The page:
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Experiment 2


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Acid/Metal Interaction

When acids and metals come in contact with each other, the metal is gradually dissolved away in a chemical reaction. In this experiment you will observe this reaction for yourself, but you will need patience. Even though the reaction starts as soon as the acid contacts the metal, the chemical effect of acids on metals may take at least five days for the human eye to see.


  • pH paper and color chart
  • 2 small, clear glasses
  • 2 clean copper pennies (use pennies minted before 1983)
  • white vinegar or fresh-squeezed lemon juice
  • distilled water
  • plastic wrap


  1. Label one glass “water” and the other “vinegar” or “lemon juice” depending on which acid you use.
  2. Place one penny in each glass. Be sure to use pennies minted before 1983 because pennies minted after that time have a different chemical composition.
  3. Barely cover one of the pennies with either vinegar or lemon juice.
  4. Dip a strip of pH paper into the vinegar, or lemon juice, for about 2 seconds, compare with the color chart, and record the result.
  5. Add enough distilled water to the glass labeled water to barely cover the other penny.
  6. Dip a strip of pH paper into the distilled water for about 2 seconds and compare with the color chart.                                                                                                                                                                              **If the pH is below 6, add a tiny amount (less than 1/8 teaspoon) of baking soda, or a drop of ammonia, and recheck the pH. Repeat this process until the pH is between 6 and 7. 
  7. Record the pH of and the appearance of each liquid.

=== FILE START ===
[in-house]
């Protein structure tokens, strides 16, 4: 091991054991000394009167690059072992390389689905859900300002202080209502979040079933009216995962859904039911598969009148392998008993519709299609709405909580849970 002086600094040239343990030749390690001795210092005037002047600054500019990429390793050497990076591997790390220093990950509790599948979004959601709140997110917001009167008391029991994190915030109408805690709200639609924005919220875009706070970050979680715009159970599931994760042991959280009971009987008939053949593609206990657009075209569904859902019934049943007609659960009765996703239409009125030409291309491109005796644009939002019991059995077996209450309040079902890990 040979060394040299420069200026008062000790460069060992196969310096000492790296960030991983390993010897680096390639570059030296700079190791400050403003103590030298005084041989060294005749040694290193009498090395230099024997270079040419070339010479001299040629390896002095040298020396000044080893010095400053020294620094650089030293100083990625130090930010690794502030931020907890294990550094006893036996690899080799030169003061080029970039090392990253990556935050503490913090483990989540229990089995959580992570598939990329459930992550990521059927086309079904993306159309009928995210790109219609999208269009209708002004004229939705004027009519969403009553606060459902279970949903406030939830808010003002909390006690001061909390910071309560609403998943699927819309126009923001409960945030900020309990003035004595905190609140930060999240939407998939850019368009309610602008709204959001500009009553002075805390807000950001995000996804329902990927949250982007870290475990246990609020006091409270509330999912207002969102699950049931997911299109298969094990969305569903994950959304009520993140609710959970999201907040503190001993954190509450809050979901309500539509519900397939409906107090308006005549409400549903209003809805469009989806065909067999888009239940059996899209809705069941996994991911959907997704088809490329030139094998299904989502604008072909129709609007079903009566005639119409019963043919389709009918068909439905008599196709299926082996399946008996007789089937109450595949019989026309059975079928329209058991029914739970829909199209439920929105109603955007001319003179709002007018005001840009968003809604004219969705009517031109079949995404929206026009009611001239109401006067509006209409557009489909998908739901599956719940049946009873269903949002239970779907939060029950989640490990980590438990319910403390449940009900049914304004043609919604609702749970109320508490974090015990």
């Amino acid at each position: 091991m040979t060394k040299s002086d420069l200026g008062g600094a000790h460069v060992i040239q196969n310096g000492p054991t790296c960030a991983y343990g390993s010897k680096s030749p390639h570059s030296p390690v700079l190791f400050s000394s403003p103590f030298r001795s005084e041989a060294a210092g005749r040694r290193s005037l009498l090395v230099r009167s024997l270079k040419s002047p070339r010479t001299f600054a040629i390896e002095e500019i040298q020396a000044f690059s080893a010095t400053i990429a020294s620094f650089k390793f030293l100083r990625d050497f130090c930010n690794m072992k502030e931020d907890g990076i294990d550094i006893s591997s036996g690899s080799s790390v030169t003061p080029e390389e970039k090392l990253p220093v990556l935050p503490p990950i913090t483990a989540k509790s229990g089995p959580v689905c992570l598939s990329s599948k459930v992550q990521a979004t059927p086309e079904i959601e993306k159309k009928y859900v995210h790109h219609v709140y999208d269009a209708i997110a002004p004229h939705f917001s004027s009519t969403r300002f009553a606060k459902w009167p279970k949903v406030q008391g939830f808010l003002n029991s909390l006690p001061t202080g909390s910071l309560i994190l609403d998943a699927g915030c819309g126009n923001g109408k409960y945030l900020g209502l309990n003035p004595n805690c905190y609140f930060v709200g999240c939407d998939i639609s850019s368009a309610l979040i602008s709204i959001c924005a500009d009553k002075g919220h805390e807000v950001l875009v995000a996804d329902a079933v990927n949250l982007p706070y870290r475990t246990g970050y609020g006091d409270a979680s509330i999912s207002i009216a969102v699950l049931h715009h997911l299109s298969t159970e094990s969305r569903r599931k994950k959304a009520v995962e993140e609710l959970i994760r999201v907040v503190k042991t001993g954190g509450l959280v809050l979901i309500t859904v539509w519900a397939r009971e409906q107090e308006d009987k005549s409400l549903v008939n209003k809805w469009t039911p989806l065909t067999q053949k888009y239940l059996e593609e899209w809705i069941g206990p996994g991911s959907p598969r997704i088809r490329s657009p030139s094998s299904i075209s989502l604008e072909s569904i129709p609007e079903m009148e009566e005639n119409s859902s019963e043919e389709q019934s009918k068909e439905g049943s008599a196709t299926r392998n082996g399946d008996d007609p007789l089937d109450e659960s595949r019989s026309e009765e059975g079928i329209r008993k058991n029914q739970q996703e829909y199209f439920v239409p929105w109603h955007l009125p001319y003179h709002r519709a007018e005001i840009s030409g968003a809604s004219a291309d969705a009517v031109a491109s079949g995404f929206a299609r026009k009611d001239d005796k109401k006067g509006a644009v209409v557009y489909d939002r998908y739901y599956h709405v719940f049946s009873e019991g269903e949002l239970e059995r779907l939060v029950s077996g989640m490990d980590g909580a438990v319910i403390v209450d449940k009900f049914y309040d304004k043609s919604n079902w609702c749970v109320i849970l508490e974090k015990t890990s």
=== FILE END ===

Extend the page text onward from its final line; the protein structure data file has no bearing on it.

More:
8. Seal the top of each glass with plastic wrap to prevent evaporation.
  9. Place in a safe, dry place for about 5 days.
  10. On day 5, observe the changes in appearance that occurred in each glass and take a new pH reading in each glass.  Record this data.
  11. At the end of the experiment, wash off the pennies with water, and pour the contents of the glasses down the sink (do not drink).



Day 1

Day 5

pH of water




Appearance of water





pH of vinegar




Appearance of vinegar







1.  What change, if any, took place in the water glass after 5 days?


2.  What change, if any, took place in the vinegar (or lemon juice) glass after 5 days?


3.  Over time one of the liquids should have become more neutral in its pH.  What substance caused this change?


4.  When you rinsed off the pennies, were you surprised that they both looked about the same as they did at the beginning of the experiment (assuming you used clean pennies)?


5.  Were there any physical changes, chemical changes, or both observed in either glass?  Be sure to explain what observations made this decision for you.


6.  Explain why one set up created a reaction but the other did not: (hint: think about the variable in this experiment)